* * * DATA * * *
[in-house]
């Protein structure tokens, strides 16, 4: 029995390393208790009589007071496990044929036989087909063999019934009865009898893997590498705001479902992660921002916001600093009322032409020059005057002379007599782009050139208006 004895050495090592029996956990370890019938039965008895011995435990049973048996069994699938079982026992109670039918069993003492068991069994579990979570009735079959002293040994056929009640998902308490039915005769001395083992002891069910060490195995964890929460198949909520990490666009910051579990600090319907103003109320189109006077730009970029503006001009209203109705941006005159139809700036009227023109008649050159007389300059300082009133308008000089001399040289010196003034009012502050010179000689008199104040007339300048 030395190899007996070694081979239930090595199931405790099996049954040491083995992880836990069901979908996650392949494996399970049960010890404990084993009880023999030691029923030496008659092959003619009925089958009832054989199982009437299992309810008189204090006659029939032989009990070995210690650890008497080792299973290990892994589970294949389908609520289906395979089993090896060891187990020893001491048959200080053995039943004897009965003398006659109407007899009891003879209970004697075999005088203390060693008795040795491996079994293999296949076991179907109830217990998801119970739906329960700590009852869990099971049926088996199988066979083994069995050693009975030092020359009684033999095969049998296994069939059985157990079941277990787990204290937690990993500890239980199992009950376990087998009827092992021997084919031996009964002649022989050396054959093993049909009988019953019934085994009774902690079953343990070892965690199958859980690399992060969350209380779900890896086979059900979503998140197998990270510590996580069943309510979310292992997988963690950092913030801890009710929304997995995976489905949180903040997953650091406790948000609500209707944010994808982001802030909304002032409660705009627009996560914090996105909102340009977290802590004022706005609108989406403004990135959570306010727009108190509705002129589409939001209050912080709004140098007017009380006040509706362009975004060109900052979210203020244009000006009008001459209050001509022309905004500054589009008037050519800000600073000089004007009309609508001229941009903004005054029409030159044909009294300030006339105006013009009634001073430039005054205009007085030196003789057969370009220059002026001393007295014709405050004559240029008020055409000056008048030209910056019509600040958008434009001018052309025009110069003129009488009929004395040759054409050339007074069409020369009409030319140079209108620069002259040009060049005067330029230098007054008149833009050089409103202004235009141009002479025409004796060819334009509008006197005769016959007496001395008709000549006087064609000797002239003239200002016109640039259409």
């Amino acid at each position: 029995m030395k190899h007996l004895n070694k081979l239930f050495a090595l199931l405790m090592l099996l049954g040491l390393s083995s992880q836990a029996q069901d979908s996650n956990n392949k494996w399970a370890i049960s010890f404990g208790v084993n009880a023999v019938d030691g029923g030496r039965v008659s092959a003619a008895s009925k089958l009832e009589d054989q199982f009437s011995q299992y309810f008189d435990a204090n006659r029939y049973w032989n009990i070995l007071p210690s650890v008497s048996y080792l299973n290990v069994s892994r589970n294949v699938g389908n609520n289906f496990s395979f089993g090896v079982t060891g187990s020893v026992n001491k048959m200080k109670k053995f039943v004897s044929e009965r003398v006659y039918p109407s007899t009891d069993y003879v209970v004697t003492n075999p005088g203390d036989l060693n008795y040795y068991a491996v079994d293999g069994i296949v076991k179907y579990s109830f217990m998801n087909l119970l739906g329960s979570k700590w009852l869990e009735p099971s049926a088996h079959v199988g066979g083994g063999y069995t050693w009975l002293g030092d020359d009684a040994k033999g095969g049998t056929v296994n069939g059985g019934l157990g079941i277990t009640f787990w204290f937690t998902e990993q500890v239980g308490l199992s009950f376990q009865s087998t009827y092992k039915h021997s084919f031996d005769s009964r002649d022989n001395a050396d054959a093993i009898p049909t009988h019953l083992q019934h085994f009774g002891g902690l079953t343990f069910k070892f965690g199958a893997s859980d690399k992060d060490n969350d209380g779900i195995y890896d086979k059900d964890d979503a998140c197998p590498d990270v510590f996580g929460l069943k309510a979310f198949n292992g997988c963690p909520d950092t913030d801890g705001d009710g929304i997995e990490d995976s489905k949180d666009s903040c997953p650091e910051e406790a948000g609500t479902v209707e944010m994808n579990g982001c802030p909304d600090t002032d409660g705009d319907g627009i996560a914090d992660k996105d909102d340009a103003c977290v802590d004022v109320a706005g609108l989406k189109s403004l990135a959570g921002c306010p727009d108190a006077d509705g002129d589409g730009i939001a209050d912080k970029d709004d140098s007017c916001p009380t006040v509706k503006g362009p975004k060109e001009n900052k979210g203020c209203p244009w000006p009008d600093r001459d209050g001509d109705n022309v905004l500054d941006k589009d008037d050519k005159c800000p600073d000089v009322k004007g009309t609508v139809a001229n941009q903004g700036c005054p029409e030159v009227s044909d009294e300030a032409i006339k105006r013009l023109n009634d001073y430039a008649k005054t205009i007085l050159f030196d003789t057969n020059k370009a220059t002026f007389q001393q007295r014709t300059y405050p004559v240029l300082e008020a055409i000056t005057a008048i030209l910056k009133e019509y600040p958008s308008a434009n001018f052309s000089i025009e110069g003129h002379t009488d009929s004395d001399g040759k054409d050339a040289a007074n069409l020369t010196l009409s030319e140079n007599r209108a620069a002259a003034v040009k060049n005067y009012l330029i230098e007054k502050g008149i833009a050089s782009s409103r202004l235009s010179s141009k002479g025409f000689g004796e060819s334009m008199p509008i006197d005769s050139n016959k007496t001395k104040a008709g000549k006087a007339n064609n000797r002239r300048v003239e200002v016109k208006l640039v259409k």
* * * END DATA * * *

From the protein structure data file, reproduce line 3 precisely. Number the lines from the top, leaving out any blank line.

């Amino acid at each position: 029995m030395k190899h007996l004895n070694k081979l239930f050495a090595l199931l405790m090592l099996l049954g040491l390393s083995s992880q836990a029996q069901d979908s996650n956990n392949k494996w399970a370890i049960s010890f404990g208790v084993n009880a023999v019938d030691g029923g030496r039965v008659s092959a003619a008895s009925k089958l009832e009589d054989q199982f009437s011995q299992y309810f008189d435990a204090n006659r029939y049973w032989n009990i070995l007071p210690s650890v008497s048996y080792l299973n290990v069994s892994r589970n294949v699938g389908n609520n289906f496990s395979f089993g090896v079982t060891g187990s020893v026992n001491k048959m200080k109670k053995f039943v004897s044929e009965r003398v006659y039918p109407s007899t009891d069993y003879v209970v004697t003492n075999p005088g203390d036989l060693n008795y040795y068991a491996v079994d293999g069994i296949v076991k179907y579990s109830f217990m998801n087909l119970l739906g329960s979570k700590w009852l869990e009735p099971s049926a088996h079959v199988g066979g083994g063999y069995t050693w009975l002293g030092d020359d009684a040994k033999g095969g049998t056929v296994n069939g059985g019934l157990g079941i277990t009640f787990w204290f937690t998902e990993q500890v239980g308490l199992s009950f376990q009865s087998t009827y092992k039915h021997s084919f031996d005769s009964r002649d022989n001395a050396d054959a093993i009898p049909t009988h019953l083992q019934h085994f009774g002891g902690l079953t343990f069910k070892f965690g199958a893997s859980d690399k992060d060490n969350d209380g779900i195995y890896d086979k059900d964890d979503a998140c197998p590498d990270v510590f996580g929460l069943k309510a979310f198949n292992g997988c963690p909520d950092t913030d801890g705001d009710g929304i997995e990490d995976s489905k949180d666009s903040c997953p650091e910051e406790a948000g609500t479902v209707e944010m994808n579990g982001c802030p909304d600090t002032d409660g705009d319907g627009i996560a914090d992660k996105d909102d340009a103003c977290v802590d004022v109320a706005g609108l989406k189109s403004l990135a959570g921002c306010p727009d108190a006077d509705g002129d589409g730009i939001a209050d912080k970029d709004d140098s007017c916001p009380t006040v509706k503006g362009p975004k060109e001009n900052k979210g203020c209203p244009w000006p009008d600093r001459d209050g001509d109705n022309v905004l500054d941006k589009d008037d050519k005159c800000p600073d000089v009322k004007g009309t609508v139809a001229n941009q903004g700036c005054p029409e030159v009227s044909d009294e300030a032409i006339k105006r013009l023109n009634d001073y430039a008649k005054t205009i007085l050159f030196d003789t057969n020059k370009a220059t002026f007389q001393q007295r014709t300059y405050p004559v240029l300082e008020a055409i000056t005057a008048i030209l910056k009133e019509y600040p958008s308008a434009n001018f052309s000089i025009e110069g003129h002379t009488d009929s004395d001399g040759k054409d050339a040289a007074n069409l020369t010196l009409s030319e140079n007599r209108a620069a002259a003034v040009k060049n005067y009012l330029i230098e007054k502050g008149i833009a050089s782009s409103r202004l235009s010179s141009k002479g025409f000689g004796e060819s334009m008199p509008i006197d005769s050139n016959k007496t001395k104040a008709g000549k006087a007339n064609n000797r002239r300048v003239e200002v016109k208006l640039v259409k």